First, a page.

Matt: As far as timeline, it’s a ways off. We’ve got a very heavy publishing schedule this year with the MK II release of the WARMACHINE and HORDES books. Once that’s done at the end of 2010, then that gives us more bandwidth to start on new projects.
Dan: So the developers who would be working on Iron Kingdoms are working on the MK II WARMACHINE and HORDES releases instead?
Matt: Yeah, with MK II, we’re relaunching WARMACHINE and HORDES. As part of that relaunch, we’ve consolidated 6 years worth of material for each of the factions into their own force books. In order to try and get all the players up to speed as soon as possible, we have a publishing schedule that requires that we knock out a new book every single month this year.
Dan: Oh my God.
Matt: Yeah, and that effort is tapping every single one of our resources from development through design, editing, production management, and the whole nine yards just to meet that publishing schedule. Then, once that’s done, then we can take a breather and start working on new product development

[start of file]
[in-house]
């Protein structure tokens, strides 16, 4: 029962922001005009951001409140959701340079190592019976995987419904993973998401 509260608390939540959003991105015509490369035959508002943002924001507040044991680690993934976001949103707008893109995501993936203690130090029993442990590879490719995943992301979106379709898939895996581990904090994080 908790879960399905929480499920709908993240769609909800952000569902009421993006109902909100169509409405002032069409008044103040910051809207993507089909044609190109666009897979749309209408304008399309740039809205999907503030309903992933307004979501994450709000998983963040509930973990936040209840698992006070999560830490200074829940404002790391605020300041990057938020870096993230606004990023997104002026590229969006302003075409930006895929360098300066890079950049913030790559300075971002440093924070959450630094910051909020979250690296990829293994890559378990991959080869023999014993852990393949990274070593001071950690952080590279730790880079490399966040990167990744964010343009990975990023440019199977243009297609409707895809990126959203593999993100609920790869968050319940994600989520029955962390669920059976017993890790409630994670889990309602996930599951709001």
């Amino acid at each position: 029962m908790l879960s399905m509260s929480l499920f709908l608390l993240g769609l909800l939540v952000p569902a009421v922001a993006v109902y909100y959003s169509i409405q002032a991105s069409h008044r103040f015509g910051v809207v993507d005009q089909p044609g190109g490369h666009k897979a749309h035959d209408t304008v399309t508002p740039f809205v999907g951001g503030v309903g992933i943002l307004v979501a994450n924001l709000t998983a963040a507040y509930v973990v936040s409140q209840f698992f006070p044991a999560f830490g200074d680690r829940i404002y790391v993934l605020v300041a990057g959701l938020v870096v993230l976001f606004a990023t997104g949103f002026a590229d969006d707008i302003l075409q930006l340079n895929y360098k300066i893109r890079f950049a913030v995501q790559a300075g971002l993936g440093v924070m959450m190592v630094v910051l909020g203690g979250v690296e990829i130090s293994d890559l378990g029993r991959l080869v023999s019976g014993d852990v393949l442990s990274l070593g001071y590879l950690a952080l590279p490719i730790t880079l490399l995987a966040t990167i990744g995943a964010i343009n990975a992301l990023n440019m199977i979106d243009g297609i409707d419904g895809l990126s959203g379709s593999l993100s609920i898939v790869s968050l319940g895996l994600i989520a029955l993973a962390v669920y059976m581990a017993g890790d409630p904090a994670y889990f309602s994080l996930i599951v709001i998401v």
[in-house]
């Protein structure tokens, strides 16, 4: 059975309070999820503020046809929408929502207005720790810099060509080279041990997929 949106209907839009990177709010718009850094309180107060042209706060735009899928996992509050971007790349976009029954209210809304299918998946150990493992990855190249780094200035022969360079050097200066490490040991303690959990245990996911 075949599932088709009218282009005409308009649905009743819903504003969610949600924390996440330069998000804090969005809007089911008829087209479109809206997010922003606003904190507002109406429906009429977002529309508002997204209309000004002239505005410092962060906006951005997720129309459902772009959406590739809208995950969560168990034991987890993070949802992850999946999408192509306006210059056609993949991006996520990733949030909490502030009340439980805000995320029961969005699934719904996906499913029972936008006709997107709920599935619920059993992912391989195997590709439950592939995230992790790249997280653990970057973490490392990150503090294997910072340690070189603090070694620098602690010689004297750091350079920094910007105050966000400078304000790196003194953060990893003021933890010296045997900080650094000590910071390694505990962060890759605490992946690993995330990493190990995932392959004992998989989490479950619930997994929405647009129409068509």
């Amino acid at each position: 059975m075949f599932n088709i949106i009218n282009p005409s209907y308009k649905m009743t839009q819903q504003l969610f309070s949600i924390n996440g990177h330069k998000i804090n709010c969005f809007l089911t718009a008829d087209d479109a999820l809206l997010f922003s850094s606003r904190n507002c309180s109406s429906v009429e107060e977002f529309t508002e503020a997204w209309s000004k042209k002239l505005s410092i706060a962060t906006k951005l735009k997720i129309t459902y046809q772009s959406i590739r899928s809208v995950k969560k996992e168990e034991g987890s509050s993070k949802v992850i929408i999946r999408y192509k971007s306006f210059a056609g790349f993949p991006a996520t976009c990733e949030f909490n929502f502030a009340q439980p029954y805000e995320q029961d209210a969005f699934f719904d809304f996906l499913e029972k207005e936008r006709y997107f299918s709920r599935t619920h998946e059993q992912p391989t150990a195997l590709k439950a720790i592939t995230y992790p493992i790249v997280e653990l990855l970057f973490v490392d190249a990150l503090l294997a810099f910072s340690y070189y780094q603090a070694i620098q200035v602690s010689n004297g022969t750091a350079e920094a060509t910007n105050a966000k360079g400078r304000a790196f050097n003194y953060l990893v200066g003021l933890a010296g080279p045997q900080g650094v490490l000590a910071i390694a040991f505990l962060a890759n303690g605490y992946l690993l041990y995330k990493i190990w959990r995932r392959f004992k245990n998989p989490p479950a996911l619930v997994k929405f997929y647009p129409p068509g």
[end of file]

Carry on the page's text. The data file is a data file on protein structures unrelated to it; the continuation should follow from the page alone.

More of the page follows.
Dan: Sounds like you’ll be busy for the rest of this year.
Matt: 2011 will bring a lot of new and different kinds of challenges.
Dan: Do you think that 2011 will be an easier year for Privateer Press?
Matt: Well we’ve never really let up since we started. I wouldn’t say that we’ve ever had an ‘easy’ year. We tend to make each year harder on ourselves by being so ambitious with what we’re trying to do. But this year, we’ve buried the needle on all the pressure that we can apply.
Dan: Nice steampunk reference.
Matt: Now that I think of it, 2011 will be an easier year in terms of internal production schedule. There is a maximum amount of material that you can shove through any pipe, and that’s where we’re at this year.
Dan: Where did you get your start in the table-top games industry?
Matt: My first job with the industry was working with AEG in 1995, and I came on when they were still just a fledgling company. I think at the time their only products were Shadis Magazine, and some CCG box holders with some elaborate art work on them.
Dan: Were you doing the art work on any of the boxes?